A group of lawyers opposed to the Muskrat Falls hydroelectric project says a decision by Nova Scotia's utility and review board this week should force work at the site to stop.
The 2041 Group said the decision from Nova Scotia creates too much uncertainty and they're worried Emera, the parent company for Nova Scotia Power, could back out of the deal.
The group gathered once again on Friday to warn that Nalcor is making a big mistake going forward.
They want Emera to find cheaper source to supplement the Nova Scotia's electricity needs to bring down the cost of power brought in from Labrador.
Dennis Browne said he is concerned that Emera won't find that and will have to back out of the agreement.
"The Newfoundland government should not allow Nalcor to continue to spend $1 million a day of taxpayers' money on a project where Emera may very well walk away," Browne said.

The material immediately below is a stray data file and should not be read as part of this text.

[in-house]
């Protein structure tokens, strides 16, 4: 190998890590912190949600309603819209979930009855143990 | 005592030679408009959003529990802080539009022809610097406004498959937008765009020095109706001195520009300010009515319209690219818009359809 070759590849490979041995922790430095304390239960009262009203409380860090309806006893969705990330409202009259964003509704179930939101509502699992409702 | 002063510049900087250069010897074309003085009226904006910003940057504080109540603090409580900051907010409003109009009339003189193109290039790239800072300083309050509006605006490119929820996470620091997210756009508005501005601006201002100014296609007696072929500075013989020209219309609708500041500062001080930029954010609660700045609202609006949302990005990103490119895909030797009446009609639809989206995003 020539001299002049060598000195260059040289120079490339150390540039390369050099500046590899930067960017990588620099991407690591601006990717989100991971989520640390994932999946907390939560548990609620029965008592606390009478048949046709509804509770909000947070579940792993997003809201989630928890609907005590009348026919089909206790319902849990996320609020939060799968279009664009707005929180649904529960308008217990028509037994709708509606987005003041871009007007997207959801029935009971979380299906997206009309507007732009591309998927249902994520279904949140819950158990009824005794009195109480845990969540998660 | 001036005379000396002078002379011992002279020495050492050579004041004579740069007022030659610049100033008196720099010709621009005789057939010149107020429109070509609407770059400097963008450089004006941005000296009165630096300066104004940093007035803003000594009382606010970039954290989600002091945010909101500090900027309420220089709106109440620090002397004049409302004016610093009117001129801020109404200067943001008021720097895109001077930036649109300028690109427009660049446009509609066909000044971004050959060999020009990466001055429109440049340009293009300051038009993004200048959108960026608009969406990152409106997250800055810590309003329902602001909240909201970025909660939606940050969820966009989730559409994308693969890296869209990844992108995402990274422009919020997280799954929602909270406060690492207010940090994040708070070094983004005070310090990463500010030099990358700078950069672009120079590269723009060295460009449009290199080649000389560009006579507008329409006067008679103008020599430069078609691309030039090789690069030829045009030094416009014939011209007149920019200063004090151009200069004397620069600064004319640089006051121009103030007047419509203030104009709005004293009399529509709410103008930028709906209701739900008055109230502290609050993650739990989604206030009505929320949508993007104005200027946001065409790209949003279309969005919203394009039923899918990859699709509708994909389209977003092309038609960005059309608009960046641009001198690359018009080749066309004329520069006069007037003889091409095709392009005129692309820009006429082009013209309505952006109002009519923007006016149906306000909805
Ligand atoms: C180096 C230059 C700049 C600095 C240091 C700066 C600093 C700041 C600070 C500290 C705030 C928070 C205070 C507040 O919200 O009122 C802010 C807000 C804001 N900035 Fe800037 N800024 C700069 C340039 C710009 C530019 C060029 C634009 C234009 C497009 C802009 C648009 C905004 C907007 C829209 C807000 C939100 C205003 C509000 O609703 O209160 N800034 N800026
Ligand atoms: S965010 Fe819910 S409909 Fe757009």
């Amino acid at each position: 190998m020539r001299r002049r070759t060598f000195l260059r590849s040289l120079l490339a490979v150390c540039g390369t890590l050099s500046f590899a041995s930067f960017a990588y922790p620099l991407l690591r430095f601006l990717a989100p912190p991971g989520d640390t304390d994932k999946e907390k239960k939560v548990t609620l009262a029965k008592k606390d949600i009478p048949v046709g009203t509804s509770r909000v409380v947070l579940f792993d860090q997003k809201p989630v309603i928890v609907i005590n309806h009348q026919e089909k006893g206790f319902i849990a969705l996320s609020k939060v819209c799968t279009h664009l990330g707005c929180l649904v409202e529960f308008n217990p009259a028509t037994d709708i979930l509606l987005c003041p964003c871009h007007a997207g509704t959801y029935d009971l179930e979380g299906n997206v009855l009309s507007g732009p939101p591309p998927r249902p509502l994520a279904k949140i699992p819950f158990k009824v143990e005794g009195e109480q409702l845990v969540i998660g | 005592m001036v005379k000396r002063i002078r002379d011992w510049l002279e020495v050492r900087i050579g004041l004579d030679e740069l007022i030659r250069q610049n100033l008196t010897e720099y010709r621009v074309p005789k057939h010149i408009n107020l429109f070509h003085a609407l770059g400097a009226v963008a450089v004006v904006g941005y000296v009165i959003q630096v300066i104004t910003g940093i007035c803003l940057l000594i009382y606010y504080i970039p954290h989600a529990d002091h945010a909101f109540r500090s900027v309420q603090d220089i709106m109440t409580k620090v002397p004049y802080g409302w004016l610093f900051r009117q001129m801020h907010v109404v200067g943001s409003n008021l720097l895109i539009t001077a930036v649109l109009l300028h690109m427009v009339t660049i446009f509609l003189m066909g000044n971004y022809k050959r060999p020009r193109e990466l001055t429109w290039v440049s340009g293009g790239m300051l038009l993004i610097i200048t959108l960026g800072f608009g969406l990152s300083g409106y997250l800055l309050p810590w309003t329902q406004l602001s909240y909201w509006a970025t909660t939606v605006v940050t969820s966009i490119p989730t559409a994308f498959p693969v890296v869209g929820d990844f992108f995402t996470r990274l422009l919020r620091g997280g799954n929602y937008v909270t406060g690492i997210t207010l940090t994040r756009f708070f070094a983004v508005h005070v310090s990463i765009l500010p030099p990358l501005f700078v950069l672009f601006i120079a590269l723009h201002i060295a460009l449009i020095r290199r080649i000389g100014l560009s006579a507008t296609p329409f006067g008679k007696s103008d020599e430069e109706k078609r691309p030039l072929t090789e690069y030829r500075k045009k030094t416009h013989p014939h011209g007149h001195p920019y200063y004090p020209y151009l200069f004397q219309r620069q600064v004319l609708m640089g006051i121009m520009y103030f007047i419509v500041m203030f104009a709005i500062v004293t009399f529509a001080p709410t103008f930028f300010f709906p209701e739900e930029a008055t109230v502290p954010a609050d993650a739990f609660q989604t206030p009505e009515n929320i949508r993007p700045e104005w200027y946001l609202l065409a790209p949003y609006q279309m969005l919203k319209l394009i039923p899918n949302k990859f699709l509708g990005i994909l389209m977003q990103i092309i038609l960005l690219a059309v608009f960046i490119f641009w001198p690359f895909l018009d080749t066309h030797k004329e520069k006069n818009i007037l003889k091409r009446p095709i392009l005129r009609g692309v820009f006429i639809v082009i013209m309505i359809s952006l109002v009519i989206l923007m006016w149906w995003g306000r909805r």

"2041 calls for an immediate halt in spending on the Muskrat Falls project."
The group is also calling for a full independent review to be completed.
Nalcor has always maintained that the mega-project works even without the Maritime Link, the subsea cable that will deliver hydroelectric power from Cape Ray in Newfoundland to an area near Point Aconi in Cape Breton.
This week, the utility said it would be willing to sell more power to Nova Scotia as long as power is still available for industrial development in Newfoundland and Labrador.
Bern Coffey said there should be either a commitment or no deal at all.
"We are against Nalcor committing, irrevocably, that 40 per cent of the Muskrat Falls power — the equivalent of 40 per cent of the Muskrat Falls power — for the next 45 years at the prices suggested," Coffey said.
Those prices would be significantly lower than the prices rate payers in Newfoundland and Labrador would pay for Muskrat Falls power.
Emera could go to Hydro Quebec or buy power from the United States, which would allow the Maritime Link to go ahead without Nalcor having to supply extra power from Muskrat Falls.